NPR's Morning Edition

Weekdays, 7am - 9am
Steve Inskeep, Renee Montagne

Every weekday for over three decades, NPR's Morning Edition has taken listeners around the country and the world with two hours of multi-faceted stories and commentaries that inform, challenge and occasionally amuse. Morning Edition is the most listened-to news radio program in the country.

A bi-coastal, 24-hour news operation, Morning Edition is hosted by NPR's Steve Inskeep in Washington, D.C., and Renee Montagne at NPR West in Culver City, CA. Even as hosts, Inskeep and Montagne often get out from behind the anchor desk and travel across the world to report on the news first hand.

Heard regularly on Morning Edition are some of the most familiar voices including news analyst Cokie Roberts and sport commentator Frank Deford as well as the special series StoryCorps, which travels the country recording America's oral history.

Produced and distributed by NPR in Washington, D.C., Morning Editiondraws on reporting from correspondents based around the world, and producers and reporters in locations in the United States. This reporting is supplemented by NPR Member station reporters across the country as well as independent producers and reporters throughout the public radio system.

Since its debut on November 5, 1979, Morning Edition has garnered broadcasting's highest honors, including the George Foster Peabody Award and the Alfred I. duPont-Columbia University Award.

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Family Matters: The Money Squeeze
3:01 am
Tue June 5, 2012

Caring For Aging Relative: 'To Give Her A Good Life'

Geneva Hunter (left), who runs the secretarial operations for a Washington, D.C., law firm, decided to take a hands-on approach to her mother's care and moved Ida Christian, 89, into her Maryland home.
Kainaz Amaria NPR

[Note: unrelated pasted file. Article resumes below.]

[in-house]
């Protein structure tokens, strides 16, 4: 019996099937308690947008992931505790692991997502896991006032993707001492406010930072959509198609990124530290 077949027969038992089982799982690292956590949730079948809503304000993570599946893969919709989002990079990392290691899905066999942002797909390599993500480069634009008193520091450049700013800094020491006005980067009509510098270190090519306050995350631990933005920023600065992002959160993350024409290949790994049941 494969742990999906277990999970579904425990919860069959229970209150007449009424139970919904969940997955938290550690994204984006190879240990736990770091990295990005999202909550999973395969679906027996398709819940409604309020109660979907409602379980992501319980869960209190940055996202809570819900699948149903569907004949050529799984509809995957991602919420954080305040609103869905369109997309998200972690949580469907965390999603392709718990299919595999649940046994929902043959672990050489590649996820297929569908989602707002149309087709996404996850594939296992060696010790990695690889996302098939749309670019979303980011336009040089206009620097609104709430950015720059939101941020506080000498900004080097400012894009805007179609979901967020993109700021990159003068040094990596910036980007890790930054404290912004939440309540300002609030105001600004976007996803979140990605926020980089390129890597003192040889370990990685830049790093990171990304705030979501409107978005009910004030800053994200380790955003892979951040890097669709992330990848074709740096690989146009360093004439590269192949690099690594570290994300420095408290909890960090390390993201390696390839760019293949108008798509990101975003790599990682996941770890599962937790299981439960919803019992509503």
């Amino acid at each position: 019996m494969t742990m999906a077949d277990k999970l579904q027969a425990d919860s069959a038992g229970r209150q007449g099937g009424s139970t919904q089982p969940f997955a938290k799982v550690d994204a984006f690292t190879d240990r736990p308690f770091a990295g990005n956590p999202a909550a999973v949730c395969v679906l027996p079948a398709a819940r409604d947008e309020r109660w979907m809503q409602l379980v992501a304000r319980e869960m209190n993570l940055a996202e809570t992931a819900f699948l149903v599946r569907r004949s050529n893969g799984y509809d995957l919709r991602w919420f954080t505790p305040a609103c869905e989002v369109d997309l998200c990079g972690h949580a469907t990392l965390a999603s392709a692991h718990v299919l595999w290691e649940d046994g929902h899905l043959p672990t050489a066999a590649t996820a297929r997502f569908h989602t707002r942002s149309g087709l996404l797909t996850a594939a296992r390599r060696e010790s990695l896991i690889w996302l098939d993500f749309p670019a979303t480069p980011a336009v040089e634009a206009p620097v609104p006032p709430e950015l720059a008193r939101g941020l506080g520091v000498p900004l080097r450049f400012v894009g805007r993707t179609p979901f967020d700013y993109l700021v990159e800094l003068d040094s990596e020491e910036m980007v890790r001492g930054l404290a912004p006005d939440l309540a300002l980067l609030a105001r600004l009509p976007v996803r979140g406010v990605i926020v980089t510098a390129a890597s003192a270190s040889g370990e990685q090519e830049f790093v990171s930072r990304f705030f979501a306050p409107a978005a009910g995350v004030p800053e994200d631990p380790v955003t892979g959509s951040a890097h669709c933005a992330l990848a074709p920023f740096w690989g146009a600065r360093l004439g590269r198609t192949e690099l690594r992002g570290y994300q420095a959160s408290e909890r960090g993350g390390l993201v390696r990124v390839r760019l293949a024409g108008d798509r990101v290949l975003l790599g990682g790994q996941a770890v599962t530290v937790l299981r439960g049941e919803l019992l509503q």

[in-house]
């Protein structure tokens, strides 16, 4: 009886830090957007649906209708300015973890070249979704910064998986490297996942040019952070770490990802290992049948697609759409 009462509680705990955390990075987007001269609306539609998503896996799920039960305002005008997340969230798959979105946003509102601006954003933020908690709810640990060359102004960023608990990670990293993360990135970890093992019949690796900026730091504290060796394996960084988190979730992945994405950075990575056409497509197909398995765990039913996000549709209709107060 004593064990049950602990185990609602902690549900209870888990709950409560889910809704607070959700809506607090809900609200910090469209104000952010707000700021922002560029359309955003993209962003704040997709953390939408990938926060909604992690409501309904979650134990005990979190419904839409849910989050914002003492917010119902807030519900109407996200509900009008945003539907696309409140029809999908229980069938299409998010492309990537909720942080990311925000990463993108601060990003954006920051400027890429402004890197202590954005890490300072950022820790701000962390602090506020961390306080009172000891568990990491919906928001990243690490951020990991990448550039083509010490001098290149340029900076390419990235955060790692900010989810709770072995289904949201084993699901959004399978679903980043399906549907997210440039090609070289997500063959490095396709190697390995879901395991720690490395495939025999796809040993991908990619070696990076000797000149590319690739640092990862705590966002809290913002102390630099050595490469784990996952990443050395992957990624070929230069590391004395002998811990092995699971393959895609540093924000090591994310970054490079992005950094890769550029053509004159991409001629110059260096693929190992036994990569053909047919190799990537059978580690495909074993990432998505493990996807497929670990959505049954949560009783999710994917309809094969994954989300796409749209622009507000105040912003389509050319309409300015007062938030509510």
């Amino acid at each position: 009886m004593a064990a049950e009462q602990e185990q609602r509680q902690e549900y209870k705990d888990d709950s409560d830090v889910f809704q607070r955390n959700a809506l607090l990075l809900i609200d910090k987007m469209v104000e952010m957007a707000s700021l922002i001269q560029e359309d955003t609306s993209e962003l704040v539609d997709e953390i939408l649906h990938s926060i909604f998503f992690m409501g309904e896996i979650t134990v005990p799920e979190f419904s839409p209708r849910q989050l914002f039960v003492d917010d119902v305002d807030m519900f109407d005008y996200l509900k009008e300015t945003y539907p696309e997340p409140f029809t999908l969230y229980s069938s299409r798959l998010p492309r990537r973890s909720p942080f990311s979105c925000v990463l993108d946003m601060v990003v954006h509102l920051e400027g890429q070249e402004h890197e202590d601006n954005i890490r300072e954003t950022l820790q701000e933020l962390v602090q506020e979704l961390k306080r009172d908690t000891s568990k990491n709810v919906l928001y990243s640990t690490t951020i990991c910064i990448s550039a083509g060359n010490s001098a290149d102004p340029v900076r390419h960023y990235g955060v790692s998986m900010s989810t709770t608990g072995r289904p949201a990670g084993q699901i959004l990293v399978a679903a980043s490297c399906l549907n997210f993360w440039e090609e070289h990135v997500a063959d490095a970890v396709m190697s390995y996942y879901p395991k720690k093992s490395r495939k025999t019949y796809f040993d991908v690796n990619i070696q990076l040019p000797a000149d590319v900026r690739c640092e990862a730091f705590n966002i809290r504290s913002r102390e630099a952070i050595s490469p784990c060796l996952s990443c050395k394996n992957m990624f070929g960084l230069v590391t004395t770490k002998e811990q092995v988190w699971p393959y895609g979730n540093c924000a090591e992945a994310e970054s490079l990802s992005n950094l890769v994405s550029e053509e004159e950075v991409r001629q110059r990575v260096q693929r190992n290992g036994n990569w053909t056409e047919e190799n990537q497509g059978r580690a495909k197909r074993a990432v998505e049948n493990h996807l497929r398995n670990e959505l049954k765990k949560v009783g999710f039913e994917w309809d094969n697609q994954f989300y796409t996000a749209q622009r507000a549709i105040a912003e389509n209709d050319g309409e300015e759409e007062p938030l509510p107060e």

Originally published on Tue June 5, 2012 8:32 pm

Part of the Family Matters series

Over the last two months, NPR's Morning Edition has been following three families who make up the growing number of multigenerational households in this country. All became multigenerational unexpectedly, when elderly relatives could no longer live independently and the families took them in.

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Africa
3:00 am
Tue June 5, 2012

Tunisian Women Turn Revolution Into Opportunity

Workers at a carpet-making business in the town of Kairouan are paid about $2.50 a day. Many carpet buyers are tourists, but the number of foreign visitors has dropped since the revolution.

John W. Poole NPR

Originally published on Wed June 6, 2012 1:42 am

Over the next couple weeks, NPR Morning Edition host Steve Inskeep is taking a Revolutionary Road Trip across North Africa to see how the countries that staged revolutions last year are remaking themselves as they write new social rules, rebuild their economies and establish new political systems. Steve and his team will be traveling some 2,000 miles from Tunisia's ancient city of Carthage, across the deserts of Libya and on to Egypt's megacity of Cairo. In this story, he looks at the changing role of women in the new Tunisia.

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programming
1:08 pm
Mon June 4, 2012

Morning Edition on Tuesday, June 5 at 8:50AM: MISS NC 1963 RAISES FUNDS FOR HAYWOOD COUNTY